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View Resource Solar Mystery Nears Solution with Data from SOHO Spacecraft

Recent images taken by instruments aboard the Solar and Heliospheric Observatory (SOHO) show a transfer of magnetic energy from the Sun's surface to the corona. This "magnetic carpet" may solve the 55 year old riddle of why the corona is so much hotter than the surface. The SOI Investigation site is maintained by the Solar Oscillations Investigations group at Lockheed-Martin Solar and Astrophysic...

http://soi.stanford.edu/press/ssu11-97/
View Resource Magnetic Carpet Space Science Update Page

Recent images taken by instruments aboard the SOHO spacecraft show a transfer of magnetic energy from the Sun's surface to the Sun's corona. This transfer of energy, referred to as a magnetic carpet, may solve the 55 year old question of why the corona is three million degrees while the surface is a mere 11,000 degrees Fahrenheit. The Magnetic Carpet Space Science Update Page contains the NASA...

https://umbra.nascom.nasa.gov/ssu/magnetic_carpet.html
View Resource SOHO: The Solar and Heliospheric Observatory

The SOHO homepage offers a wealth of information about the SOHO mission and spacecraft. The Latest Images shows the daily solar images from the SOHO instruments. Included in the SOHO archive are catalogues; ancillary, summary, and synoptic data; and telemetry. Information is also available about the mission of the SOHO project, instruments used, and institutions involved in the project. The Solar...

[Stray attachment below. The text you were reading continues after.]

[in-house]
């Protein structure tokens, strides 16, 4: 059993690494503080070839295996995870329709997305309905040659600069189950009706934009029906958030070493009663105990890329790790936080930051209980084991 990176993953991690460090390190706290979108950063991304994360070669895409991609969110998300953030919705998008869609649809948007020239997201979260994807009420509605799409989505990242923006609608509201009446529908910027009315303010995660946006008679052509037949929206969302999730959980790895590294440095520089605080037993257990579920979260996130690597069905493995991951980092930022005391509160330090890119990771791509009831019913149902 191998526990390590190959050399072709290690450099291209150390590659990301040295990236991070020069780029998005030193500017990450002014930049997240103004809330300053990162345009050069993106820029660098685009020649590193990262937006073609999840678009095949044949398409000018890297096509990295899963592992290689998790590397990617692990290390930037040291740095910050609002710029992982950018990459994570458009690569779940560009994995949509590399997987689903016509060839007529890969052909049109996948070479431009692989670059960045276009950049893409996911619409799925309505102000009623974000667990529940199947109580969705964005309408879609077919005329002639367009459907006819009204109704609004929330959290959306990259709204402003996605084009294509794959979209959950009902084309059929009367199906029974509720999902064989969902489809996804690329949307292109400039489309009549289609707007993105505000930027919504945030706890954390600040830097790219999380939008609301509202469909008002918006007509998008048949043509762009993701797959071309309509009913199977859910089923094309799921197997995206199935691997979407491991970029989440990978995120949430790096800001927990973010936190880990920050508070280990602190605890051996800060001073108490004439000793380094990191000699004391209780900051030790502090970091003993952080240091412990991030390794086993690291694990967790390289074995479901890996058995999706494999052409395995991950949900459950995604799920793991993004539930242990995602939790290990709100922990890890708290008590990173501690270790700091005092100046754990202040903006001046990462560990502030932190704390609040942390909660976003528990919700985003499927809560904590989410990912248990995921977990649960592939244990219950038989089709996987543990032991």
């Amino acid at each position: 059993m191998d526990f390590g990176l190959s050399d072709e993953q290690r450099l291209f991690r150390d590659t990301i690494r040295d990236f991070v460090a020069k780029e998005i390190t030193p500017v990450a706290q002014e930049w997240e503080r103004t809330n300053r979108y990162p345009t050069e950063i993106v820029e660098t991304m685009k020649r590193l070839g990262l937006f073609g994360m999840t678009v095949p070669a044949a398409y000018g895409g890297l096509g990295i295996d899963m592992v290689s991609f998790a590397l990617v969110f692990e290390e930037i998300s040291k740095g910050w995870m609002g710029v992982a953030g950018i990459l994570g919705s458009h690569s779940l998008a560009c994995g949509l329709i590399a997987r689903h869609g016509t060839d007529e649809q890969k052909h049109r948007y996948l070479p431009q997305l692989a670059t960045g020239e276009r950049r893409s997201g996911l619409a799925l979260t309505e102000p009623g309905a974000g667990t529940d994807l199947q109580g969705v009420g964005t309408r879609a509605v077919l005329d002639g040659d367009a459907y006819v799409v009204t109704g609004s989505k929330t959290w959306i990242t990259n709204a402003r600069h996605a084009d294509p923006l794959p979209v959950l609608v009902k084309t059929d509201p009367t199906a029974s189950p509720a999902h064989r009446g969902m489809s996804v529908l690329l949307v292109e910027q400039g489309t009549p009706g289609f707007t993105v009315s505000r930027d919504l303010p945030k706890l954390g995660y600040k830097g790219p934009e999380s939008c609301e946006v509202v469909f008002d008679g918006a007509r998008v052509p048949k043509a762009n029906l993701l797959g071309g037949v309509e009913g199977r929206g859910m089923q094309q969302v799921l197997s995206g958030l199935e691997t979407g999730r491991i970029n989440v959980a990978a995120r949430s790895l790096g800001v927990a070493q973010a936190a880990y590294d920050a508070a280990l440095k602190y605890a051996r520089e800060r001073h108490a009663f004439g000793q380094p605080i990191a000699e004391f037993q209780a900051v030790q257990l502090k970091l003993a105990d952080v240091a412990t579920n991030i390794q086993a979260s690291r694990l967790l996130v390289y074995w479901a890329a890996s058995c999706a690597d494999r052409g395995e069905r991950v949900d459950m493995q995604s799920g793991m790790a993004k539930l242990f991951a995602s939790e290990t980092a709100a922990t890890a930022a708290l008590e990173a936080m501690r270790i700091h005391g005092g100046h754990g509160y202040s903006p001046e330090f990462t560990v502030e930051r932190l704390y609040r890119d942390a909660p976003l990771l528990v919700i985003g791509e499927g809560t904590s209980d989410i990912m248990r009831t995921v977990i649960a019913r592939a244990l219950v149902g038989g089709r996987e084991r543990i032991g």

https://sohowww.nascom.nasa.gov:443/
View Resource International Solar-Terrestrial Physics Science Initiative

The National Aeronautics and Space Administration (NASA), the European Space Agency (ESA), and the Institute of Space and Astronautical Science (ISAS) of Japan have collaborated to make available the International Solar-Terrestrial Physics (ISTP) Science Initiative. The ISTP Science initiative has five primary objectives. For example, the initiative seeks to "determine structure and dynamics in...

https://www-spof.gsfc.nasa.gov/
View Resource Solar Max 2000

This new exhibit from the Exploratorium (last discussed in the August 6, 1999 Scout Report) is a content-rich examination of the upcoming "solar maximum." The year 2000, it is believed, will see the highest degree of sunspot activity for the current solar cycle. The result may be geomagnetic storms that disrupt power grids, radio broadcasts, and satellites, as well as unusually vibrant displays of...

http://www.exploratorium.edu/solarmax/index.html